5 Questions With Mark Buchanan

Welcome to 5 Questions With.....

Today's Guest is Mark Buchanan.

I first discovered Mark's books after a recommendation from a colleague, Pastor Stanley Groothof. I have since had the pleasure of reading and being blessed by a few of Mark's books.

Mark Buchanan is a pastor (New Life Community Baptist Church), award-winning author, and father of three who lives with his wife, Cheryl, on the West Coast of Canada. Educated at the University of British Columbia and Regent College, his work has been published in numerous periodicals. He is the author of six books. You can see the complete list here. In addition you can read Mark's blog on his website.

And now without further delay, on to the questions:

Hello Mark,

Of the books you have written thus far, which would be your personal favorite?

Ooh, hard to say. It's a bit like asking which of my 3 children I love the most. As with children, so with books: you love them all the same, and all differently. Each book occupies a place close to my heart - both with affection and disappointment. All surpass in some way what I set out to do, and all is some way fall short.

The book, though, that most changed me is Things Unseen.
Until writing that, I never thought about the difference the reality of heaven should make in our earthly existence. A year-long steeping in heavenly-mindedness altered the way I see everything. It gave me a depth and breadth of perspective that frames virtually all my earthly experience. Heavenly-mindedness, far from making us of no earthly good, is about the only thing that makes us of any earthly good.

And my book Spiritual Rhythm has special meaning for me, simply because it's so intensely personal.

2. In your most recent book, Spiritual Rhythm, you talked about spiritual seasons. Can you explain that a bit more?

The seed of the book was a personal crisis. I was grieving the death of a close friend and colleague. During that time I began to realize that my habitual way of measuring spiritual maturity was deeply skewed. My default was to gauge maturity by busyness (though I would have used words like passion, commitment, vitality, focus, etc..). The more you do, I thought, the more you love Jesus. But when I went through my long stretch of sorrow, I was devoid of passion, focus, vitality, and all that. So I had to either admit failure, or rethink my whole model of spiritual formation.

And then there it was, hidden in plain sight: Jesus and Co. measure spiritual maturity, not by how busy we are, but by the fruit we bear. And fruit implies seasons. I have, in my yard, 6 fruit trees. They only bear (harvestable) fruit in one season, but they take all four to produce it. That was the ping! moment. As in the natural, so in the spiritual: we need all the seasons, including winter, to grow fruit.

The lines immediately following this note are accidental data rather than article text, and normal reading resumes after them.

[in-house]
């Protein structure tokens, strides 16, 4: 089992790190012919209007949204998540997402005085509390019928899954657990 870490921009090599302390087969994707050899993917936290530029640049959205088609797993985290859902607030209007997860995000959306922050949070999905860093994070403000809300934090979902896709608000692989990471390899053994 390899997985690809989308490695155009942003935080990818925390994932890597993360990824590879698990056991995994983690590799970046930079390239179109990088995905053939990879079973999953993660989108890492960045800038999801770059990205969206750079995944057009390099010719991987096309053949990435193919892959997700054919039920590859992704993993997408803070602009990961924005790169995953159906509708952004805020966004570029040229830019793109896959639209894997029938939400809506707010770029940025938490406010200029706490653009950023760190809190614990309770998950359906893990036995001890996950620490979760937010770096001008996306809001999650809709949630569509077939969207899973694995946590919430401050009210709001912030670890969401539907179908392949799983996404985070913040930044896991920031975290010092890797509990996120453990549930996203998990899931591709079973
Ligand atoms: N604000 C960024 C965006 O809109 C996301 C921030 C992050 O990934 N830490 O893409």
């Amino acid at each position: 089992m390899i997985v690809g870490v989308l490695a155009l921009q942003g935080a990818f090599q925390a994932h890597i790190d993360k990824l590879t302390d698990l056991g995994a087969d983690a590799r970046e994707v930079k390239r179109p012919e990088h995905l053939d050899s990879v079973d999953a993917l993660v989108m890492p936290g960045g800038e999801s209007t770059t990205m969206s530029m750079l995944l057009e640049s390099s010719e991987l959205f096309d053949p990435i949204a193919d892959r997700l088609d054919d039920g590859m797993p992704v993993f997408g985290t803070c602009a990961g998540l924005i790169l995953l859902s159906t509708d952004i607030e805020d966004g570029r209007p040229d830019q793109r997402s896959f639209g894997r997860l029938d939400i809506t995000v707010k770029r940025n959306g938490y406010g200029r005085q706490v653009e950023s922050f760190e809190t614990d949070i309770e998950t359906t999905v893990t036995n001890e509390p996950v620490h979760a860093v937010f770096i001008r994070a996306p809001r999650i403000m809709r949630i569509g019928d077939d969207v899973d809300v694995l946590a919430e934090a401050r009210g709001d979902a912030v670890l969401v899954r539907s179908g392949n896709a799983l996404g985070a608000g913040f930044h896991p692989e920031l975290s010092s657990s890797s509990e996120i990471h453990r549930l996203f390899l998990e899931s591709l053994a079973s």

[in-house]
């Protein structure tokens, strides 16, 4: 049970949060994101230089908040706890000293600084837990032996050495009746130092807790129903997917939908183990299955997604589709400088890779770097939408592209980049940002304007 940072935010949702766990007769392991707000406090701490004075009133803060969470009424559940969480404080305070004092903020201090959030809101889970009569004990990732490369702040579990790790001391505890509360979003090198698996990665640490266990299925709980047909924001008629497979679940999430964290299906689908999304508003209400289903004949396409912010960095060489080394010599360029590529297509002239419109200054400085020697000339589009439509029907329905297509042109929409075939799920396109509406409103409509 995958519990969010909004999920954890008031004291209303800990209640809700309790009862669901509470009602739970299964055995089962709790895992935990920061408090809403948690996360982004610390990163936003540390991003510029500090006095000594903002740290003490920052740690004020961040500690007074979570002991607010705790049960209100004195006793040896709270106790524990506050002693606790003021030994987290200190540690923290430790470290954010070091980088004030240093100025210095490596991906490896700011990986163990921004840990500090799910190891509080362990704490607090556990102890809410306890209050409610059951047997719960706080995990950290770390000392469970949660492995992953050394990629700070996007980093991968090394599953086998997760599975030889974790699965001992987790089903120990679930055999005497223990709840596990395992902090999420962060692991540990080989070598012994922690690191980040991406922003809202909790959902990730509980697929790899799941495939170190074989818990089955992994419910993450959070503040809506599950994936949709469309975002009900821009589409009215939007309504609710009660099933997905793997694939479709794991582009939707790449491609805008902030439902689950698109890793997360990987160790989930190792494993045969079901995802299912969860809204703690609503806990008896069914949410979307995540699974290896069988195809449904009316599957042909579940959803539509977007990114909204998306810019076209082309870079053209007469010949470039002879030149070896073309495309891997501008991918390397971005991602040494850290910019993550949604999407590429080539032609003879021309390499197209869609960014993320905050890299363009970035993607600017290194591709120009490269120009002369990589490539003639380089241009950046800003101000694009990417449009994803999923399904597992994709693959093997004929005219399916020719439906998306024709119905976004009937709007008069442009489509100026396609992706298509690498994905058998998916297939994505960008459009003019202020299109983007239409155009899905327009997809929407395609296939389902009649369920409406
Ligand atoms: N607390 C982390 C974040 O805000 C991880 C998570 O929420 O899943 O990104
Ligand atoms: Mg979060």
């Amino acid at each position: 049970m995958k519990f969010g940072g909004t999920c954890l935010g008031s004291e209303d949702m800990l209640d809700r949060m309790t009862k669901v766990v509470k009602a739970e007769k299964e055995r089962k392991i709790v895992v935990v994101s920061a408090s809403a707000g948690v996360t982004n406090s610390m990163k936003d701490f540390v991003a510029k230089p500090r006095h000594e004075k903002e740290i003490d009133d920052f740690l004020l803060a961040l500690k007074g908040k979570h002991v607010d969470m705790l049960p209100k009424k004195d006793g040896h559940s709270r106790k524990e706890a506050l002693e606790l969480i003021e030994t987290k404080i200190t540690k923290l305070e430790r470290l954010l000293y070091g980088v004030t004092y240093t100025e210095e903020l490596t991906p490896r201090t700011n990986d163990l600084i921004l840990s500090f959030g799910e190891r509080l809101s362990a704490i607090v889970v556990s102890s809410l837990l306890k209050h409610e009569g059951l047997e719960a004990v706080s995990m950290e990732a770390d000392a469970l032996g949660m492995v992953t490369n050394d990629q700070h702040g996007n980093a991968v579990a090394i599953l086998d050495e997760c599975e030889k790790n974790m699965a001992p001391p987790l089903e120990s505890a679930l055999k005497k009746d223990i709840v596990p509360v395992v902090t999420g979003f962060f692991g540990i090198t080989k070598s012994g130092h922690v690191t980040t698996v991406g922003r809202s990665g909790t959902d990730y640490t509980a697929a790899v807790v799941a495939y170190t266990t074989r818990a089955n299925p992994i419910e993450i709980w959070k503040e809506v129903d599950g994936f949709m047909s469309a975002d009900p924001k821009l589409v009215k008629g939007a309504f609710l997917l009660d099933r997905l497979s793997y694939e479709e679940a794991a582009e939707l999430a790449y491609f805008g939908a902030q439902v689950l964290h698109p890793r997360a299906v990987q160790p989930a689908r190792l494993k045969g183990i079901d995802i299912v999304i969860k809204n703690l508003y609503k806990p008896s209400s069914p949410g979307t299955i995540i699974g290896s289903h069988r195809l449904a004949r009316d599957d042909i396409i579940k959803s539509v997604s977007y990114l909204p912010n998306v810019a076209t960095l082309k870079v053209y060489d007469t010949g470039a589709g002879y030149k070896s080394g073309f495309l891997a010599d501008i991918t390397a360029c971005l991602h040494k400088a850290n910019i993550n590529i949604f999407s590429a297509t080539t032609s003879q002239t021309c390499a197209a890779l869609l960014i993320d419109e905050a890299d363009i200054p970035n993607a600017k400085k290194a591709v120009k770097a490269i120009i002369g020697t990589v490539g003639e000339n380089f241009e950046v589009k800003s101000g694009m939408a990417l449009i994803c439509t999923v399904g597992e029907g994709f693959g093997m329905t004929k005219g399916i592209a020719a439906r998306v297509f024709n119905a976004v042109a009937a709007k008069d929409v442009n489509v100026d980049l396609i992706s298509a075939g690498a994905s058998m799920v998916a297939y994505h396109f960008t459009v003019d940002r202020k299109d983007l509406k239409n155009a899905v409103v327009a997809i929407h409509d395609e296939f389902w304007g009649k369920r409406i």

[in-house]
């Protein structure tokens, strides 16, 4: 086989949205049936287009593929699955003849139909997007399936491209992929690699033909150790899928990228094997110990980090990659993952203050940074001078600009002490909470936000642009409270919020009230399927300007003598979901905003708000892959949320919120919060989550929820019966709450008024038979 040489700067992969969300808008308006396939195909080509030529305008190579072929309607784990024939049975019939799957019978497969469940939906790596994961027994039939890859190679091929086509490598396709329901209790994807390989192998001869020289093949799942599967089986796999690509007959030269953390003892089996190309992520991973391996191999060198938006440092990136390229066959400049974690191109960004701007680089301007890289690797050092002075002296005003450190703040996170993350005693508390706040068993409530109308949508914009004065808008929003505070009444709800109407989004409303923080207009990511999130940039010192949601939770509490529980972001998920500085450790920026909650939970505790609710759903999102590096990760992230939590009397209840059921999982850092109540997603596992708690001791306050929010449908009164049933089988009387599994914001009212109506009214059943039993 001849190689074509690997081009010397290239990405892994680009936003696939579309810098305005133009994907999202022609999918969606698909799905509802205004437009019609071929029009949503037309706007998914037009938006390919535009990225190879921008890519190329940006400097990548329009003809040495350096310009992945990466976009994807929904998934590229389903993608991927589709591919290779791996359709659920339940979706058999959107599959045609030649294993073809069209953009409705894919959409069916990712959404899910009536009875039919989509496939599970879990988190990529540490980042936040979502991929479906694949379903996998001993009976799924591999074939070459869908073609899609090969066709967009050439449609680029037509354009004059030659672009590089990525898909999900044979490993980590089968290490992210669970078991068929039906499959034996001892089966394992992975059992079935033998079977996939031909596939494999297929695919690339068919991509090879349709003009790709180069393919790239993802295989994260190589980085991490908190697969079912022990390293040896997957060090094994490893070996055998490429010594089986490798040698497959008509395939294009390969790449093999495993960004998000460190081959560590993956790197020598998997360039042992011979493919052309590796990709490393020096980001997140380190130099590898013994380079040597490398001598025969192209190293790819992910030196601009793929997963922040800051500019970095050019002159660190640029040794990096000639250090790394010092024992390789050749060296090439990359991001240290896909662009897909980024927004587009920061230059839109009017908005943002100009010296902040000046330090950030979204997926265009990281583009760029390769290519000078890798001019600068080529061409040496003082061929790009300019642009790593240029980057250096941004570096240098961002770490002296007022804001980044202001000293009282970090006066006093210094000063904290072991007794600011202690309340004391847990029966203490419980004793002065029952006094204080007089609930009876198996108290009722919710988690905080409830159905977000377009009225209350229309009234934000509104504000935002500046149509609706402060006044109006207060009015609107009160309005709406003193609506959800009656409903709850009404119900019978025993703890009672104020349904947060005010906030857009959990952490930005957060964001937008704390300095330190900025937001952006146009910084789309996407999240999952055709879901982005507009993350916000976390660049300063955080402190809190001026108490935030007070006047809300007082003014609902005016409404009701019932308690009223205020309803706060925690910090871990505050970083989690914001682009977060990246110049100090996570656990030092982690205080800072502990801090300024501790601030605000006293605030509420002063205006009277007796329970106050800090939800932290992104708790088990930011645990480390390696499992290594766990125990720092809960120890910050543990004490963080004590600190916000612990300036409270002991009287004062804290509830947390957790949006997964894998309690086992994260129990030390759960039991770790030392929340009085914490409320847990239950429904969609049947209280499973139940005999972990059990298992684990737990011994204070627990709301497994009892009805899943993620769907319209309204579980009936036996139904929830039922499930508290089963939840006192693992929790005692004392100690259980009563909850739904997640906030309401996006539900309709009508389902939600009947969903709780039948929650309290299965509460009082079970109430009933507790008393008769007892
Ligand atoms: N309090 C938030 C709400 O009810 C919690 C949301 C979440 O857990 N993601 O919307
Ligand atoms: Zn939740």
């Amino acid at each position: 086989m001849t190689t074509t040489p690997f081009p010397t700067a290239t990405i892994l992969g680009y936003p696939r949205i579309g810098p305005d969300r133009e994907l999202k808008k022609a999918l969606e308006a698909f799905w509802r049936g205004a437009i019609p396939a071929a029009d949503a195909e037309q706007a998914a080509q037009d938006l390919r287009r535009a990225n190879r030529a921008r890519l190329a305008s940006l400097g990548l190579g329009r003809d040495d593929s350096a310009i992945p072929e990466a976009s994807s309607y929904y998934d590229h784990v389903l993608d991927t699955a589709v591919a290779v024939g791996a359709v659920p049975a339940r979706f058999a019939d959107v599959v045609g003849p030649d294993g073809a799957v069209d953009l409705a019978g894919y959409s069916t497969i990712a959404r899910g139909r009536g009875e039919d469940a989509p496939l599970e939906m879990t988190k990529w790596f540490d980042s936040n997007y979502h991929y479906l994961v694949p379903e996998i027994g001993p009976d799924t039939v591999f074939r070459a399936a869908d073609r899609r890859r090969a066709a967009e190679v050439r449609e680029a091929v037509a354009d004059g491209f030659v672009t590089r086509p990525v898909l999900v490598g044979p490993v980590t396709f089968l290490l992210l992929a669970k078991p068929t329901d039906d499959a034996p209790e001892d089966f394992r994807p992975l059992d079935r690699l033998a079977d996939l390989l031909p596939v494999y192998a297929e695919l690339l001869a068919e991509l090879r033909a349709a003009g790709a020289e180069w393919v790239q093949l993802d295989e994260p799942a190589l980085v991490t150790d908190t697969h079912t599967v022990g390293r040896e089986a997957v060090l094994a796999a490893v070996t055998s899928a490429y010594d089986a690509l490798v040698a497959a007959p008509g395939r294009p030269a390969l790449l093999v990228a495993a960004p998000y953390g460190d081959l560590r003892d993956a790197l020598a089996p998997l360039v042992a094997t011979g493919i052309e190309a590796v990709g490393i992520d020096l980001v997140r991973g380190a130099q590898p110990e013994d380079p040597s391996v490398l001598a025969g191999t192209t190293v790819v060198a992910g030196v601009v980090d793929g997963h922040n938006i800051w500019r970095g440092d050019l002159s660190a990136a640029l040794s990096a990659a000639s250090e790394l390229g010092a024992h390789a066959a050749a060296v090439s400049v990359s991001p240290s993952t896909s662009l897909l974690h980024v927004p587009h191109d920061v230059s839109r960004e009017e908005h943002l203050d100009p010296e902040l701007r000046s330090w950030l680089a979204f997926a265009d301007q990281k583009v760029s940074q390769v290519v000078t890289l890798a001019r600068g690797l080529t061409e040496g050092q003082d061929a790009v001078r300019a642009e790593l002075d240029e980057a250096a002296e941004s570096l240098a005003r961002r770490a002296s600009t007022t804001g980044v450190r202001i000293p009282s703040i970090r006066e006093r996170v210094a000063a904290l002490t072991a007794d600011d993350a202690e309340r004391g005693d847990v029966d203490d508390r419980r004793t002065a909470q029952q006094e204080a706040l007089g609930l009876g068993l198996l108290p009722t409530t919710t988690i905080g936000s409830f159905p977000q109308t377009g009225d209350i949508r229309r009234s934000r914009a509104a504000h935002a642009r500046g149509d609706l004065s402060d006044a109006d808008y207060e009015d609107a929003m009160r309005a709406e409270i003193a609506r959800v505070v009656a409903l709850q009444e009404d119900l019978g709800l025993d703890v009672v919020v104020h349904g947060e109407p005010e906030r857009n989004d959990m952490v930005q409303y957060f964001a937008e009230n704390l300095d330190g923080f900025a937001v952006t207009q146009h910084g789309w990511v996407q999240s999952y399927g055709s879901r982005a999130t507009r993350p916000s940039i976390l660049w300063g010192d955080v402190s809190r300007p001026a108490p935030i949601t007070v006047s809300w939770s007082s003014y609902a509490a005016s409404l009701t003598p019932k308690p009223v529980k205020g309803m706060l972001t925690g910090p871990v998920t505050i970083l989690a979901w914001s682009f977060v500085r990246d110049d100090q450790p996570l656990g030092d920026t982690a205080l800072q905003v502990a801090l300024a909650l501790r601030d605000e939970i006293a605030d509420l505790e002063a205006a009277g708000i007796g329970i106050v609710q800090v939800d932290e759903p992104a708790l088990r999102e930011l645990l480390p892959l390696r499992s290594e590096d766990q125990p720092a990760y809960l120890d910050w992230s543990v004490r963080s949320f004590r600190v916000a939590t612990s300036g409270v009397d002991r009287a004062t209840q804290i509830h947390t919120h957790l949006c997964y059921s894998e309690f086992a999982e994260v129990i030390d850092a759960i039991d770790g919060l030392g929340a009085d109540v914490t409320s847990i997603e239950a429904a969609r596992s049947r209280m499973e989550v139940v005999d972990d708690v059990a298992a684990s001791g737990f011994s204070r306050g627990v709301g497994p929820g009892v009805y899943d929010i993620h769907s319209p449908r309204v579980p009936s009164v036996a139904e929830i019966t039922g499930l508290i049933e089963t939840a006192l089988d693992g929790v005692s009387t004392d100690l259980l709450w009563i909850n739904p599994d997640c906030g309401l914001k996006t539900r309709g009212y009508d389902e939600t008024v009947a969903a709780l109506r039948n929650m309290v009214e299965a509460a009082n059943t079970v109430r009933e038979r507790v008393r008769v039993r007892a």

So the first part of Spiritual Rhythm explores the seasons of our heart. And the second part explores the rhythms for living through and stewarding each season well.

3. How have you grown/what new things have you discovered about spiritual disciplines since writing Your God Is Too Safe?

I’ve discovered that, like any good exercise regimen, you heighten its effectiveness by varying its tasks. I have learned not to read the Bible the same way year-in and year-out. I vary my practice now – I go from, say, an intense season of memorization, to, say, a leisurely season of reading the Bible like a novel, to, say, a focused season of exploring one idea biblically – grace, or stewardship, or repentance. And so on. And this with all the disciplines – I find ways to change them up. This keeps them fresh and actually catalyzes growth, at least for me.

I’ve also discovered how easy it is to fall into legalism with spiritual disciplines – the Pharisee lays in ambush down every path of spiritual formation. I keep having to remind myself not to make the discipline the goal; the goal is a richer life in Christ. When I forget that, I can quickly become prideful when I’m disciplined, shame-filled when I’m not, and judgmental toward whoever is more disciplined (“fanatics”) or less disciplined (“lazybones”) than I am. I have to keep steady vigilance over myself to not fall into this trap.

One last thing. I find helpful the ancient wisdom of developing a rule of life – a concept I was oblivious to when I wrote YGiTS – as long as the first 2 insights/cautions are applied.

4. Which spiritual discipline do you think the church currently needs to (re)emphasize?

I still think we need to take seriously Sabbath-keeping. The modern church is so cranky and weary and novelty-hounding, which are symptoms of endless busyness. The flip side of this is also true: we are rapidly losing the ability to work hard, in season and out. We don’t know how to put our hand to the plow and not look back. There is little perseverance in us, which I also think is a symptom of Sabbath-neglect. Since we rarely deeply renew ourselves in God’s presence, we quickly weary in doing his work. So I’d love to see churches really resting deeply and then working hard, back and forth.

Can I add another? Tithing. I am shocked at many Christian’s lack of discipline in financial stewardship. It is epidemic. It is at crisis proportions.

5. What can you tell us about your new book for 2012, Your Church is Too Safe?

I wanted to write something on the Church’s mission and identity – or, more exactly, the church’s mission as it arises from its identity – that was theologically substantial and hands-on pragmatic. I think I’ve captured that here.